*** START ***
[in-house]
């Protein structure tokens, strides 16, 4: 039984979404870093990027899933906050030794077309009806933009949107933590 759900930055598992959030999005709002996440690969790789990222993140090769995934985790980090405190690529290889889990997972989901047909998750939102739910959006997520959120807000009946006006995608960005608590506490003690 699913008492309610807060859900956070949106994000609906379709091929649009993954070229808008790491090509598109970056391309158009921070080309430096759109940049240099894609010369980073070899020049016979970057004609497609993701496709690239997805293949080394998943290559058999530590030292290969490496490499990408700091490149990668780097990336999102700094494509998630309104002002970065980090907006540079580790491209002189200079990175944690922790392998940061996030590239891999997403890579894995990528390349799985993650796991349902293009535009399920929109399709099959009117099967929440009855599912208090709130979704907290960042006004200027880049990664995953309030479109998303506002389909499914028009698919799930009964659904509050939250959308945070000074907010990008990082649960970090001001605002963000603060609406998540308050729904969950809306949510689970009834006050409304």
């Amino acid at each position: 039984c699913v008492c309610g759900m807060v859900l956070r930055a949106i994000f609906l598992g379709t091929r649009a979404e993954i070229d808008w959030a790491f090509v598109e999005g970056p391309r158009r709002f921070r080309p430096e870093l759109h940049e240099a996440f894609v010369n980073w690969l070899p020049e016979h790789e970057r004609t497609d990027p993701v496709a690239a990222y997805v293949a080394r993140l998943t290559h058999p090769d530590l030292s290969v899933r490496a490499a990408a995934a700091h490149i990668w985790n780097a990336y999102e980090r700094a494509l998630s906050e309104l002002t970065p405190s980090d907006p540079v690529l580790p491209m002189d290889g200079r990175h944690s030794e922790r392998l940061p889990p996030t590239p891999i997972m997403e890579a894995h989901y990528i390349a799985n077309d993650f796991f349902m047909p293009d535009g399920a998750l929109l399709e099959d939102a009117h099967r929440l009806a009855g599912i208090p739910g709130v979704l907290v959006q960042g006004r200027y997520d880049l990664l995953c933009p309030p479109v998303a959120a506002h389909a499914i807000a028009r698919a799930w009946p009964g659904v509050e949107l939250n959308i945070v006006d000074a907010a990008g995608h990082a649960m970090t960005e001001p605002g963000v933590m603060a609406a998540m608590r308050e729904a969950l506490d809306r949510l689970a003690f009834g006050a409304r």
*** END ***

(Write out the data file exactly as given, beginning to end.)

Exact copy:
[in-house]
């Protein structure tokens, strides 16, 4: 039984979404870093990027899933906050030794077309009806933009949107933590 759900930055598992959030999005709002996440690969790789990222993140090769995934985790980090405190690529290889889990997972989901047909998750939102739910959006997520959120807000009946006006995608960005608590506490003690 699913008492309610807060859900956070949106994000609906379709091929649009993954070229808008790491090509598109970056391309158009921070080309430096759109940049240099894609010369980073070899020049016979970057004609497609993701496709690239997805293949080394998943290559058999530590030292290969490496490499990408700091490149990668780097990336999102700094494509998630309104002002970065980090907006540079580790491209002189200079990175944690922790392998940061996030590239891999997403890579894995990528390349799985993650796991349902293009535009399920929109399709099959009117099967929440009855599912208090709130979704907290960042006004200027880049990664995953309030479109998303506002389909499914028009698919799930009964659904509050939250959308945070000074907010990008990082649960970090001001605002963000603060609406998540308050729904969950809306949510689970009834006050409304």
């Amino acid at each position: 039984c699913v008492c309610g759900m807060v859900l956070r930055a949106i994000f609906l598992g379709t091929r649009a979404e993954i070229d808008w959030a790491f090509v598109e999005g970056p391309r158009r709002f921070r080309p430096e870093l759109h940049e240099a996440f894609v010369n980073w690969l070899p020049e016979h790789e970057r004609t497609d990027p993701v496709a690239a990222y997805v293949a080394r993140l998943t290559h058999p090769d530590l030292s290969v899933r490496a490499a990408a995934a700091h490149i990668w985790n780097a990336y999102e980090r700094a494509l998630s906050e309104l002002t970065p405190s980090d907006p540079v690529l580790p491209m002189d290889g200079r990175h944690s030794e922790r392998l940061p889990p996030t590239p891999i997972m997403e890579a894995h989901y990528i390349a799985n077309d993650f796991f349902m047909p293009d535009g399920a998750l929109l399709e099959d939102a009117h099967r929440l009806a009855g599912i208090p739910g709130v979704l907290v959006q960042g006004r200027y997520d880049l990664l995953c933009p309030p479109v998303a959120a506002h389909a499914i807000a028009r698919a799930w009946p009964g659904v509050e949107l939250n959308i945070v006006d000074a907010a990008g995608h990082a649960m970090t960005e001001p605002g963000v933590m603060a609406a998540m608590r308050e729904a969950l506490d809306r949510l689970a003690f009834g006050a409304r």